Terms like assault and battery can be intimidating, but these charges are amongst the most common in Australia.
What is assault and why is it sometimes called common assault?
A charge of assault typically occurs when someone gets physically hurt as a result of another person’s actions or where a person has caused someone to fear violence.
Assault is a blanket term that covers the various different types of assaults that exist under Australian and NSW state law, including:
· Common assault
· Aggravated assault
Assault doesn’t cover situations where someone is injured as a result of an accident. To be found guilty of assault, the actions that lead to another person being injured or fearful must have been intentional or reckless.
In law, ‘reckless’ means that you recognise harm may result from your actions but continue to do them anyway.
What’s common assault?
A person might be charged with common assault where their actions cause fear but don’t result in any significant physical harm.
For example, if you swing to hit someone but miss, you may be charged with common assault. (You can read this article for more examples of common assault)
The maximum sentence for common assault is two years imprisonment, but you may just be fined instead.
Why did I get charged with assault when I didn’t hit anyone?
Fear of the threat of violence is all that is legally required to charge someone with assault.
Physical contact is not required.
This means you can be charged with assault even if you weren’t in the same room as the person you allegedly assaulted.
A judge or jury will need to find that the fear was reasonable in the circumstances. So, if a ‘reasonable’ person wouldn’t have been afraid in whichever situation led to the assault charges, it’s unlikely you’ll be found guilty of assault.
Again, having an experienced criminal lawyer on your side will give you the best chance of telling your side of the story to the court.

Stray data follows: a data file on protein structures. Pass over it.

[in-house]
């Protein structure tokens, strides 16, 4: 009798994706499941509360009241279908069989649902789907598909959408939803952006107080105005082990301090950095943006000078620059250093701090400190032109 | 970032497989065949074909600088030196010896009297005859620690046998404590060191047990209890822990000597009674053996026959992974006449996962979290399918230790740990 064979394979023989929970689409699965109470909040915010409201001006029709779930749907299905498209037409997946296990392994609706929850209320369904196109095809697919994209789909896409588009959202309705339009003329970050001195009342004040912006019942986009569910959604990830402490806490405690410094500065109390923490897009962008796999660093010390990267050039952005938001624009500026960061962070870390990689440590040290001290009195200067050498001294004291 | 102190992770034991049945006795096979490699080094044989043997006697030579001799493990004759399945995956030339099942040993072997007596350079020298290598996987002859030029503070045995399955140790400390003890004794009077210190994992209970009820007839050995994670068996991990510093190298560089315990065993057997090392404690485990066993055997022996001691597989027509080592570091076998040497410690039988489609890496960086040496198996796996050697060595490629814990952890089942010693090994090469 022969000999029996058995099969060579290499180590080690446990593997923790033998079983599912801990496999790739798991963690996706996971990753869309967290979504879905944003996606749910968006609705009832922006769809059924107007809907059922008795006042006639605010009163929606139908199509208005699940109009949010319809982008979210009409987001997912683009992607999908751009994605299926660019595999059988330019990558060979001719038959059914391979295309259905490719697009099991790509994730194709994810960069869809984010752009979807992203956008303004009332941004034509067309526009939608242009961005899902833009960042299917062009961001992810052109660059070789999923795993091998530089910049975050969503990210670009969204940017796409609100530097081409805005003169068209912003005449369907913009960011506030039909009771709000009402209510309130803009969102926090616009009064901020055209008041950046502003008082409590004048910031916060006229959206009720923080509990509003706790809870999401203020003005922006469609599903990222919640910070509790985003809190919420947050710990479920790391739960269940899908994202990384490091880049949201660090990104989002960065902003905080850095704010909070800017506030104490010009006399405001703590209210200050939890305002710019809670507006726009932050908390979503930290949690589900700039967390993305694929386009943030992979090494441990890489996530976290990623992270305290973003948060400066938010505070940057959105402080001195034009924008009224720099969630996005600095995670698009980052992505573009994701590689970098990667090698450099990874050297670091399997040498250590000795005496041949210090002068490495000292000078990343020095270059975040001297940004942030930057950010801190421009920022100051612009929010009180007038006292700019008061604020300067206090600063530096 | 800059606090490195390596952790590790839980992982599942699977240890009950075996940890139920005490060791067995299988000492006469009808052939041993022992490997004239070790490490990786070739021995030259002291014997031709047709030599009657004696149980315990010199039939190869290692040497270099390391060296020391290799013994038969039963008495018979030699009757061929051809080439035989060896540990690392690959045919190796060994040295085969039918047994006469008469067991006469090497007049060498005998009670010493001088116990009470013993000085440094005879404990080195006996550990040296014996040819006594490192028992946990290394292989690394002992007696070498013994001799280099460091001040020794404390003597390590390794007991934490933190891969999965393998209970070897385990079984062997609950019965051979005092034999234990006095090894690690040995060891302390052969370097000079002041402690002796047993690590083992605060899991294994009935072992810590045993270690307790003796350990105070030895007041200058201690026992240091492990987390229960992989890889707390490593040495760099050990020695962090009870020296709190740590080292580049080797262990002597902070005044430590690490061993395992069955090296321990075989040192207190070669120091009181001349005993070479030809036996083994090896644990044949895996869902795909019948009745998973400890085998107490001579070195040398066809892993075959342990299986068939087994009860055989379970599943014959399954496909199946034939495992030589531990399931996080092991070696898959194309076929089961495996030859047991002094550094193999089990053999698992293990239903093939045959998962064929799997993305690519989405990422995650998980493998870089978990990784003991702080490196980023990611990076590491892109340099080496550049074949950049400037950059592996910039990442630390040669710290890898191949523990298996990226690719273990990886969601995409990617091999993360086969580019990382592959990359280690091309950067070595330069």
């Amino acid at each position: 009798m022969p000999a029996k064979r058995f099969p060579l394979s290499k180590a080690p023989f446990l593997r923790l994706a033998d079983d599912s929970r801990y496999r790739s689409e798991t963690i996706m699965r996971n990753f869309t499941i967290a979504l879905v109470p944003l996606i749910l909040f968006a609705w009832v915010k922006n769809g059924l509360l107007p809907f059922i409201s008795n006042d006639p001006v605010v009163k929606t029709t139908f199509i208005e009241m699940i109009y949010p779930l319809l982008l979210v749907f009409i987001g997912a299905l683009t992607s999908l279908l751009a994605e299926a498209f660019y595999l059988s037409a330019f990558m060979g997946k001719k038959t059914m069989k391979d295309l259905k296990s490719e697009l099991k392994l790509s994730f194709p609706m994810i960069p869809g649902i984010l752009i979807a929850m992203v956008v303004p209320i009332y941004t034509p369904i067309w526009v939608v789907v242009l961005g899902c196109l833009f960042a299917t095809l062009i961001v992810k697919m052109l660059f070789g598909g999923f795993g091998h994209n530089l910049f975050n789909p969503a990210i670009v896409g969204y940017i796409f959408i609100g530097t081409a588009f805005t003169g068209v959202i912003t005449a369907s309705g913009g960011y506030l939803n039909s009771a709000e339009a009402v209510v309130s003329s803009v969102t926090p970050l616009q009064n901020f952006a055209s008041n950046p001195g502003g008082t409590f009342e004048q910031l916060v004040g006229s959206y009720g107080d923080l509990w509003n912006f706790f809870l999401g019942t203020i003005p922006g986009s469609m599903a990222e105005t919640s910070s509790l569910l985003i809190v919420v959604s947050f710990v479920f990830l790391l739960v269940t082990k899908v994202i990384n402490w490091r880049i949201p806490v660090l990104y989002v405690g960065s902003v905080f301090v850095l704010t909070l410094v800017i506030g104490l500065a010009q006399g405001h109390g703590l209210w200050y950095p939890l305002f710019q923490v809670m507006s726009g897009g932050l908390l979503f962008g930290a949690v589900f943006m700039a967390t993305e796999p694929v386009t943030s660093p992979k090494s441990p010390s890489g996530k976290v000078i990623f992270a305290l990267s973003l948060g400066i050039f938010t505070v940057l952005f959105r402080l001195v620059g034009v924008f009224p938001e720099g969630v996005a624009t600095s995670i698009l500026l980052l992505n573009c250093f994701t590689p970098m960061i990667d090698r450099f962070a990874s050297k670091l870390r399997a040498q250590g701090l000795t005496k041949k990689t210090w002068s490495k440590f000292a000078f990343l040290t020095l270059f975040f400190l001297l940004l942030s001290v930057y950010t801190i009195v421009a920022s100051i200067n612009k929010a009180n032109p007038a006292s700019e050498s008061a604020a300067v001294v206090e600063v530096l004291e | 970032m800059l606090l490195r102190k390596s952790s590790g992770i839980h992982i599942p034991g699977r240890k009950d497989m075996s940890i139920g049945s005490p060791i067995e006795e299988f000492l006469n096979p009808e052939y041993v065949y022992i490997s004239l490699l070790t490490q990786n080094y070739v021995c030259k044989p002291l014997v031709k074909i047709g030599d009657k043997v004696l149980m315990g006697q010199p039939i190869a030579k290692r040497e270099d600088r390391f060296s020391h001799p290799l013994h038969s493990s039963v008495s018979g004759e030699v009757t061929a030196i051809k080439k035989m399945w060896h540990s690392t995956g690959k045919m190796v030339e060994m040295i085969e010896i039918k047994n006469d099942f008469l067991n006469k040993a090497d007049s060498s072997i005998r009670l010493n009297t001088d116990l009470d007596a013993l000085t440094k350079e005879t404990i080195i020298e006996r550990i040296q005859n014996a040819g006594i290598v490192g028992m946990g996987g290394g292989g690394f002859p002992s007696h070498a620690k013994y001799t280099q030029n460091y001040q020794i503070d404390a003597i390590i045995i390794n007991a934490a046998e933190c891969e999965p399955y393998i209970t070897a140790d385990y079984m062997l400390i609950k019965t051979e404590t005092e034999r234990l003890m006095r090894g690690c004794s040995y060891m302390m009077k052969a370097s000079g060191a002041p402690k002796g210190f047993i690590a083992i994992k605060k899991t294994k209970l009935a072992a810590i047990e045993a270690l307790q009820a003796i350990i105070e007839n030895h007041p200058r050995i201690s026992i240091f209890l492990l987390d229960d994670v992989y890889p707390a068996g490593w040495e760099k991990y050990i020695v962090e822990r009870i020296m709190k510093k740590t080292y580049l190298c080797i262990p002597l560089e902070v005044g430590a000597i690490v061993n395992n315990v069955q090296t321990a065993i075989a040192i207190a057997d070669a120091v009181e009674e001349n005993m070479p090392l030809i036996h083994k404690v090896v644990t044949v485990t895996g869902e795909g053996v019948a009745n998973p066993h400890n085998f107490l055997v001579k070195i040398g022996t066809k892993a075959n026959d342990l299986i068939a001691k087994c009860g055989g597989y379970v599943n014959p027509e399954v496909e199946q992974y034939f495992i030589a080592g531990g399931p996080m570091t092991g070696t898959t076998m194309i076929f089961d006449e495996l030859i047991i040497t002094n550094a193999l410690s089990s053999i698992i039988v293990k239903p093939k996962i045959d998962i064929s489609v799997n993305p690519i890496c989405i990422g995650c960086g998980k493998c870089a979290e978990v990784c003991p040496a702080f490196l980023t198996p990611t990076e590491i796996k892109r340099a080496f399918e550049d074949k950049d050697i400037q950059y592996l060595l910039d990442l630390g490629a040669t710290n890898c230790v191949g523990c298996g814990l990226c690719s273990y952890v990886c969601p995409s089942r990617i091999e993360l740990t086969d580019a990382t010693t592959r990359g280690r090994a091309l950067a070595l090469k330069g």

What does it mean to get charged with battery?
If you’re charged with battery, it means that the person you (allegedly) assaulted was physically or psychologically injured during the events that led to the charge.
For example, if you push someone and they fall and break their arm, you could be charged with battery.
The extent of the injuries typically determine what the penalty will be. Sometimes, your lawyer might be able to negotiate for the charges to be reduced to common assault if the evidence against you isn’t strong.
What is aggravated assault and how is it different from assault?
Aggravated assault generally refers to more serious assaults. The use of a weapon, for example, may make an assault aggravated.
Are there any Defences to an Assault Charge?
There are several defences to assault charges, two of the most common defences relied on are:
If a person agrees to be physically touched, but they are injured as a result of it, you might be able to raise a defence of consent. This is often the case where the injury happens during sport.
There are limits to the level of injury a person can consent to. So, the defence of consent doesn’t cover situations where the injured person is severely injured.
Self defence may apply if you felt your actions were necessary to defend yourself or another person or to defend property from being damaged or taken.
If you’ve been charged with assault, you should speak with one of Altria Law’s experienced criminal lawyers to work out your best course of action.
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